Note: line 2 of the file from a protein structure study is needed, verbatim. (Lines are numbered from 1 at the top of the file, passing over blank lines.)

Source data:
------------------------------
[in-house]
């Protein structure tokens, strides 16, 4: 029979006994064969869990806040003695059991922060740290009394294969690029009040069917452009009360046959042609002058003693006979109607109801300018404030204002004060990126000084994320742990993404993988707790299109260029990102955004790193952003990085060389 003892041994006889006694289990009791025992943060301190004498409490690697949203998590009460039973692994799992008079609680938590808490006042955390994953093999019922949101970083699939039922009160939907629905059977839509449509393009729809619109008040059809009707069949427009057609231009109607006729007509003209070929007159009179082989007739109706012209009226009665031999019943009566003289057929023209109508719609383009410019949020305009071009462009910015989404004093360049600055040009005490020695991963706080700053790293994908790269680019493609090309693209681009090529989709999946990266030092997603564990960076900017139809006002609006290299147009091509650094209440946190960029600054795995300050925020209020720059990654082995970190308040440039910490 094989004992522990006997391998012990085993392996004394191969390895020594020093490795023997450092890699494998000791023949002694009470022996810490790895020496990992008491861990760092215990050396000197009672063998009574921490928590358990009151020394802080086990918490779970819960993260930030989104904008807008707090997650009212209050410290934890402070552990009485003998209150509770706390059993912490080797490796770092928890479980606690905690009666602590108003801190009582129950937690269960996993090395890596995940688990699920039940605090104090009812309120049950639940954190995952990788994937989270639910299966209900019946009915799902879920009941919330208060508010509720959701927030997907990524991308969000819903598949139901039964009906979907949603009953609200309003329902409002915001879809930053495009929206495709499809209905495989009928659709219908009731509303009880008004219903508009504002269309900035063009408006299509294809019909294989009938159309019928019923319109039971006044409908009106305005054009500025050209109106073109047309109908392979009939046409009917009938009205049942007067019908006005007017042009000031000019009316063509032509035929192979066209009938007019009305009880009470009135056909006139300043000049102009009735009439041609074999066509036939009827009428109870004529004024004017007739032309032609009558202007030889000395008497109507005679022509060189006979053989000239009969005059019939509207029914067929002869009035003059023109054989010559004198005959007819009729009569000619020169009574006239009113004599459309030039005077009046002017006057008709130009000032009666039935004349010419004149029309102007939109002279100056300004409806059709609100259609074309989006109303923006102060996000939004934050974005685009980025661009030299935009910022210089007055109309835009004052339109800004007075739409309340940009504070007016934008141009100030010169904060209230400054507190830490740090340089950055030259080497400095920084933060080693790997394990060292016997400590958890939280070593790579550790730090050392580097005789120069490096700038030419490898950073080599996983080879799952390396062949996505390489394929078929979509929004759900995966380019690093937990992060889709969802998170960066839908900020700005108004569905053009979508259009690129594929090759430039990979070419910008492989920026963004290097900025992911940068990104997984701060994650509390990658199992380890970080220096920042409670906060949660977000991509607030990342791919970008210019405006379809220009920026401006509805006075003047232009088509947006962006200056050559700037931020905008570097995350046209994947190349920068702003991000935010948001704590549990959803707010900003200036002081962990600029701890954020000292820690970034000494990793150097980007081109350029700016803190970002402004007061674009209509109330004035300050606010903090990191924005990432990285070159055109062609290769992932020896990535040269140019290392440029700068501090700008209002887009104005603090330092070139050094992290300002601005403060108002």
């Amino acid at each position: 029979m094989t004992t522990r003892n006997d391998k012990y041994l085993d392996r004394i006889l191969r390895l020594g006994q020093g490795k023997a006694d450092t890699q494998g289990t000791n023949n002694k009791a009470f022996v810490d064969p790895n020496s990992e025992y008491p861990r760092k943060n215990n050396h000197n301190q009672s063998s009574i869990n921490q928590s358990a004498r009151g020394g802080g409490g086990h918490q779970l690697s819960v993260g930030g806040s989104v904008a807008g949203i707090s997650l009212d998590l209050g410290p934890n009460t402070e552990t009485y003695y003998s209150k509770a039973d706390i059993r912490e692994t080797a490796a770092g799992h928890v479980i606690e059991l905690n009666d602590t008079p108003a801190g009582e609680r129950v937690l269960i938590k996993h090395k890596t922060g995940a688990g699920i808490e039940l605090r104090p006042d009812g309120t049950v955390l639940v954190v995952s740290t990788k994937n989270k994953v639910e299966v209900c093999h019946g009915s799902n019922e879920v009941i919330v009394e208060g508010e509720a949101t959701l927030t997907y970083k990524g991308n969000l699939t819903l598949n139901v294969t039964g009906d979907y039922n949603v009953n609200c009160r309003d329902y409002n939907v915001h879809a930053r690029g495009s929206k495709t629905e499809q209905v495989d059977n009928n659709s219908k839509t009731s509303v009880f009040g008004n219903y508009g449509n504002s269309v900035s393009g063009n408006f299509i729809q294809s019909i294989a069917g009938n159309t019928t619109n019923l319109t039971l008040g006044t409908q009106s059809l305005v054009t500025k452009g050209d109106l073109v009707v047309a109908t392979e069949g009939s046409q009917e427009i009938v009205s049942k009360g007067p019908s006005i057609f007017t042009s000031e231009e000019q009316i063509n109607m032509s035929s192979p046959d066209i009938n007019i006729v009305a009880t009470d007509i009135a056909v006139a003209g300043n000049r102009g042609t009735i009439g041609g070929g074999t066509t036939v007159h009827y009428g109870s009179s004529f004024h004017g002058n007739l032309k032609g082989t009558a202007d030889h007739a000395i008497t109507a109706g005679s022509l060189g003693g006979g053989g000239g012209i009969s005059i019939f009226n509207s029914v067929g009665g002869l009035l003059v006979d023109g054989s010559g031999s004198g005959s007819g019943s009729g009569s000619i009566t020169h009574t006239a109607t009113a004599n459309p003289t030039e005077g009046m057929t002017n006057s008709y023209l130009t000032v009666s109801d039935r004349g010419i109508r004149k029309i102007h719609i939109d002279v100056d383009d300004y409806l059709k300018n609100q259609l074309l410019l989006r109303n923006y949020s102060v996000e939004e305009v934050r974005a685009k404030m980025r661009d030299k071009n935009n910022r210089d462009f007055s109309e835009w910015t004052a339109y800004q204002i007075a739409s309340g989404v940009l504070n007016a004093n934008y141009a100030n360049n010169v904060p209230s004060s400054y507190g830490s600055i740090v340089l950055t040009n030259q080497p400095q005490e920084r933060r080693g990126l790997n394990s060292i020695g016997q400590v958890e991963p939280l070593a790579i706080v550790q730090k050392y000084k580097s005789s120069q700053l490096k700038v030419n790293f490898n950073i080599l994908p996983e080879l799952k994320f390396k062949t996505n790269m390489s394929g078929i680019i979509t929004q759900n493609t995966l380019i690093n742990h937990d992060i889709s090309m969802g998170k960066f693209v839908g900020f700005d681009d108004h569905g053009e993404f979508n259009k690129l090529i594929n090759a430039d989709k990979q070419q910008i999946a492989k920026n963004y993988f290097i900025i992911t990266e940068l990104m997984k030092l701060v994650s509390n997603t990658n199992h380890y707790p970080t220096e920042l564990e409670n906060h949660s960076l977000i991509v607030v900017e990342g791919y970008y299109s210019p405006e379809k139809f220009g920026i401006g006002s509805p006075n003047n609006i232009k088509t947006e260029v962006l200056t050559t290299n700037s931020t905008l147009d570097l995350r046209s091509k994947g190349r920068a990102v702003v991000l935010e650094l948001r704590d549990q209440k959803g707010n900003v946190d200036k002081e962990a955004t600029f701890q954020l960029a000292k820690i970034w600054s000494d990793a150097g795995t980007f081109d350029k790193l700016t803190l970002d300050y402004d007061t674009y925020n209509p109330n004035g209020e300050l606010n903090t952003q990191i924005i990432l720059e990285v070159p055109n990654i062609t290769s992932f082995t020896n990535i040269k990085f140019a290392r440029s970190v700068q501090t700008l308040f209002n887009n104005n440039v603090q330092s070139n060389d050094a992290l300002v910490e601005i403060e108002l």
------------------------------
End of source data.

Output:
């Protein structure tokens, strides 16, 4: 029979006994064969869990806040003695059991922060740290009394294969690029009040069917452009009360046959042609002058003693006979109607109801300018404030204002004060990126000084994320742990993404993988707790299109260029990102955004790193952003990085060389 003892041994006889006694289990009791025992943060301190004498409490690697949203998590009460039973692994799992008079609680938590808490006042955390994953093999019922949101970083699939039922009160939907629905059977839509449509393009729809619109008040059809009707069949427009057609231009109607006729007509003209070929007159009179082989007739109706012209009226009665031999019943009566003289057929023209109508719609383009410019949020305009071009462009910015989404004093360049600055040009005490020695991963706080700053790293994908790269680019493609090309693209681009090529989709999946990266030092997603564990960076900017139809006002609006290299147009091509650094209440946190960029600054795995300050925020209020720059990654082995970190308040440039910490 094989004992522990006997391998012990085993392996004394191969390895020594020093490795023997450092890699494998000791023949002694009470022996810490790895020496990992008491861990760092215990050396000197009672063998009574921490928590358990009151020394802080086990918490779970819960993260930030989104904008807008707090997650009212209050410290934890402070552990009485003998209150509770706390059993912490080797490796770092928890479980606690905690009666602590108003801190009582129950937690269960996993090395890596995940688990699920039940605090104090009812309120049950639940954190995952990788994937989270639910299966209900019946009915799902879920009941919330208060508010509720959701927030997907990524991308969000819903598949139901039964009906979907949603009953609200309003329902409002915001879809930053495009929206495709499809209905495989009928659709219908009731509303009880008004219903508009504002269309900035063009408006299509294809019909294989009938159309019928019923319109039971006044409908009106305005054009500025050209109106073109047309109908392979009939046409009917009938009205049942007067019908006005007017042009000031000019009316063509032509035929192979066209009938007019009305009880009470009135056909006139300043000049102009009735009439041609074999066509036939009827009428109870004529004024004017007739032309032609009558202007030889000395008497109507005679022509060189006979053989000239009969005059019939509207029914067929002869009035003059023109054989010559004198005959007819009729009569000619020169009574006239009113004599459309030039005077009046002017006057008709130009000032009666039935004349010419004149029309102007939109002279100056300004409806059709609100259609074309989006109303923006102060996000939004934050974005685009980025661009030299935009910022210089007055109309835009004052339109800004007075739409309340940009504070007016934008141009100030010169904060209230400054507190830490740090340089950055030259080497400095920084933060080693790997394990060292016997400590958890939280070593790579550790730090050392580097005789120069490096700038030419490898950073080599996983080879799952390396062949996505390489394929078929979509929004759900995966380019690093937990992060889709969802998170960066839908900020700005108004569905053009979508259009690129594929090759430039990979070419910008492989920026963004290097900025992911940068990104997984701060994650509390990658199992380890970080220096920042409670906060949660977000991509607030990342791919970008210019405006379809220009920026401006509805006075003047232009088509947006962006200056050559700037931020905008570097995350046209994947190349920068702003991000935010948001704590549990959803707010900003200036002081962990600029701890954020000292820690970034000494990793150097980007081109350029700016803190970002402004007061674009209509109330004035300050606010903090990191924005990432990285070159055109062609290769992932020896990535040269140019290392440029700068501090700008209002887009104005603090330092070139050094992290300002601005403060108002």